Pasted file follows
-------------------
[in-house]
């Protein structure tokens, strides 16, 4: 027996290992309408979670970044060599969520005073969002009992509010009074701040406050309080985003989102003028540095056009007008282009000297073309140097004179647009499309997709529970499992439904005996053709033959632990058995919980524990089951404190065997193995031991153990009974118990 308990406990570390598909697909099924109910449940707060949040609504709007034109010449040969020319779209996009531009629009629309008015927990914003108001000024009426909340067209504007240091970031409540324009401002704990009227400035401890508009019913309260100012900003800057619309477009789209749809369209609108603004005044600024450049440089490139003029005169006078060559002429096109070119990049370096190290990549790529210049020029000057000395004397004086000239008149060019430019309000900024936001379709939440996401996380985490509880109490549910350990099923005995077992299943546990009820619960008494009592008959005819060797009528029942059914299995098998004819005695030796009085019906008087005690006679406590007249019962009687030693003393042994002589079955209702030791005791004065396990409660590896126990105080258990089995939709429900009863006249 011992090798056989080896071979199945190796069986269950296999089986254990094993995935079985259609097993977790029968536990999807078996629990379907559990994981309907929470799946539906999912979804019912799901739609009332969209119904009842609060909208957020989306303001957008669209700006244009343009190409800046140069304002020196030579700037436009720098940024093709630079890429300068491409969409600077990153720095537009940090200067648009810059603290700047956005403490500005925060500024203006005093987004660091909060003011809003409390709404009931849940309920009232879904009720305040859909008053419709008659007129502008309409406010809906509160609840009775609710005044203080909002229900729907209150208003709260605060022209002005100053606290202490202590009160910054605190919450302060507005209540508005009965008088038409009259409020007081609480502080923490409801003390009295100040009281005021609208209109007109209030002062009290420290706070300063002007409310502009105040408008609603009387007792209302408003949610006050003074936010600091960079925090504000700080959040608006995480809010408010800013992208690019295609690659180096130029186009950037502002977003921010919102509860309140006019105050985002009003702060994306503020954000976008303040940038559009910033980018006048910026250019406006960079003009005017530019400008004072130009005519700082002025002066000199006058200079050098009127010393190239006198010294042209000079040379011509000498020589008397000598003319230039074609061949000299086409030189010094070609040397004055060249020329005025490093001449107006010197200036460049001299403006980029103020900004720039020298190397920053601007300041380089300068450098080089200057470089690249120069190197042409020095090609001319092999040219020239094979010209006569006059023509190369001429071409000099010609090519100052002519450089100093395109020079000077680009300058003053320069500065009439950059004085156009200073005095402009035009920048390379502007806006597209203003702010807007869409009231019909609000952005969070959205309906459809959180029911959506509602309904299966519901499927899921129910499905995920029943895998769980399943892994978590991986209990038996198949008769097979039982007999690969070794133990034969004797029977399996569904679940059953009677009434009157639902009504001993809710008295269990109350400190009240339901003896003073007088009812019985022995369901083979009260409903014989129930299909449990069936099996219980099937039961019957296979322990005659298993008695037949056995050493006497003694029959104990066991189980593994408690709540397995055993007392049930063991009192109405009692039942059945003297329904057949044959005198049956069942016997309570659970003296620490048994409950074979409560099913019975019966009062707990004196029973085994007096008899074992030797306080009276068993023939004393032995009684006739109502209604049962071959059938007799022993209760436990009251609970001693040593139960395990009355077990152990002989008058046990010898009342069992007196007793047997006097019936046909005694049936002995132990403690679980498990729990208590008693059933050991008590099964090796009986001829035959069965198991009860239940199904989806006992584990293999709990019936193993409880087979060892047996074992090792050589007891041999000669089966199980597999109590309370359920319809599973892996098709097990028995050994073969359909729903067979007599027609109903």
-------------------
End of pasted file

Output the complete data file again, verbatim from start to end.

[in-house]
């Protein structure tokens, strides 16, 4: 027996290992309408979670970044060599969520005073969002009992509010009074701040406050309080985003989102003028540095056009007008282009000297073309140097004179647009499309997709529970499992439904005996053709033959632990058995919980524990089951404190065997193995031991153990009974118990 308990406990570390598909697909099924109910449940707060949040609504709007034109010449040969020319779209996009531009629009629309008015927990914003108001000024009426909340067209504007240091970031409540324009401002704990009227400035401890508009019913309260100012900003800057619309477009789209749809369209609108603004005044600024450049440089490139003029005169006078060559002429096109070119990049370096190290990549790529210049020029000057000395004397004086000239008149060019430019309000900024936001379709939440996401996380985490509880109490549910350990099923005995077992299943546990009820619960008494009592008959005819060797009528029942059914299995098998004819005695030796009085019906008087005690006679406590007249019962009687030693003393042994002589079955209702030791005791004065396990409660590896126990105080258990089995939709429900009863006249 011992090798056989080896071979199945190796069986269950296999089986254990094993995935079985259609097993977790029968536990999807078996629990379907559990994981309907929470799946539906999912979804019912799901739609009332969209119904009842609060909208957020989306303001957008669209700006244009343009190409800046140069304002020196030579700037436009720098940024093709630079890429300068491409969409600077990153720095537009940090200067648009810059603290700047956005403490500005925060500024203006005093987004660091909060003011809003409390709404009931849940309920009232879904009720305040859909008053419709008659007129502008309409406010809906509160609840009775609710005044203080909002229900729907209150208003709260605060022209002005100053606290202490202590009160910054605190919450302060507005209540508005009965008088038409009259409020007081609480502080923490409801003390009295100040009281005021609208209109007109209030002062009290420290706070300063002007409310502009105040408008609603009387007792209302408003949610006050003074936010600091960079925090504000700080959040608006995480809010408010800013992208690019295609690659180096130029186009950037502002977003921010919102509860309140006019105050985002009003702060994306503020954000976008303040940038559009910033980018006048910026250019406006960079003009005017530019400008004072130009005519700082002025002066000199006058200079050098009127010393190239006198010294042209000079040379011509000498020589008397000598003319230039074609061949000299086409030189010094070609040397004055060249020329005025490093001449107006010197200036460049001299403006980029103020900004720039020298190397920053601007300041380089300068450098080089200057470089690249120069190197042409020095090609001319092999040219020239094979010209006569006059023509190369001429071409000099010609090519100052002519450089100093395109020079000077680009300058003053320069500065009439950059004085156009200073005095402009035009920048390379502007806006597209203003702010807007869409009231019909609000952005969070959205309906459809959180029911959506509602309904299966519901499927899921129910499905995920029943895998769980399943892994978590991986209990038996198949008769097979039982007999690969070794133990034969004797029977399996569904679940059953009677009434009157639902009504001993809710008295269990109350400190009240339901003896003073007088009812019985022995369901083979009260409903014989129930299909449990069936099996219980099937039961019957296979322990005659298993008695037949056995050493006497003694029959104990066991189980593994408690709540397995055993007392049930063991009192109405009692039942059945003297329904057949044959005198049956069942016997309570659970003296620490048994409950074979409560099913019975019966009062707990004196029973085994007096008899074992030797306080009276068993023939004393032995009684006739109502209604049962071959059938007799022993209760436990009251609970001693040593139960395990009355077990152990002989008058046990010898009342069992007196007793047997006097019936046909005694049936002995132990403690679980498990729990208590008693059933050991008590099964090796009986001829035959069965198991009860239940199904989806006992584990293999709990019936193993409880087979060892047996074992090792050589007891041999000669089966199980597999109590309370359920319809599973892996098709097990028995050994073969359909729903067979007599027609109903």